Jul 12, 2012 2:27 AM GMT
It’s harder to change the world on a diet of canned beans and frozen corn, often the dinner staple for 24-year-old Darien Buckley.
She has yet to find a job that utilizes her double major in photography and communications after graduating from college in 2010. She is working as a telemarketer at a publishing company in Orange County, California.
In an election year when both President Barack Obama and presumptive Republican challenger Mitt Romney are vying for the support of young voters with promises to restore jobs, youth underemployment isn’t abating. It’s not only debilitating for individuals whose career and income opportunities are stunted. It threatens the economic expansion, as college-educated young adults have traditionally fueled consumer spending on clothes, technology, entertainment and cars.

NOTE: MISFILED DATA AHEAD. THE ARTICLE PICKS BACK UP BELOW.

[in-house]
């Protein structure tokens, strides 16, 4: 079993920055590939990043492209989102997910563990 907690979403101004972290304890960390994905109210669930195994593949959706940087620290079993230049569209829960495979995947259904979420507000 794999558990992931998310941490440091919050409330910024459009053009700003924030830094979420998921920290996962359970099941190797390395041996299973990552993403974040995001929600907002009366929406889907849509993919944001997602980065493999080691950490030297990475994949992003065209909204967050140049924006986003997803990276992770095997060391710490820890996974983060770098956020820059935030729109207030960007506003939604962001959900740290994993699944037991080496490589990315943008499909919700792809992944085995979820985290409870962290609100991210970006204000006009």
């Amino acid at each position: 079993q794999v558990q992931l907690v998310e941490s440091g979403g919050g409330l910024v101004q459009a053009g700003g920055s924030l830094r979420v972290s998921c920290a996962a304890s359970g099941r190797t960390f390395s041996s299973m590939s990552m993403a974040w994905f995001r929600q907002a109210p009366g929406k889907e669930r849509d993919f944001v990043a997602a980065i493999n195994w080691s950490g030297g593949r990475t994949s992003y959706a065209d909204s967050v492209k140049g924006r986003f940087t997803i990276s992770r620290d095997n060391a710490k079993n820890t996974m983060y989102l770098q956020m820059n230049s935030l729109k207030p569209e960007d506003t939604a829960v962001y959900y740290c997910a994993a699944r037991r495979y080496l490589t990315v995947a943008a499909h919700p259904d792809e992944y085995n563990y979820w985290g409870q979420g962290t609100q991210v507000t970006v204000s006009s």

The number of waiters and waitresses ages 18 to 30 with college degrees increased by 81 percent from 2000 to 2010 — to 159,645 –according to U.S. Census Bureau figures. The number of janitors with college degrees rose by 87 percent to 20,475. There were 1.9 million jobless people ages 20-24 who weren’t in school in June, a gain of 312,000 from May and the biggest increase since record-keeping began on the topic in 1985, according to nonseasonally adjusted statistics.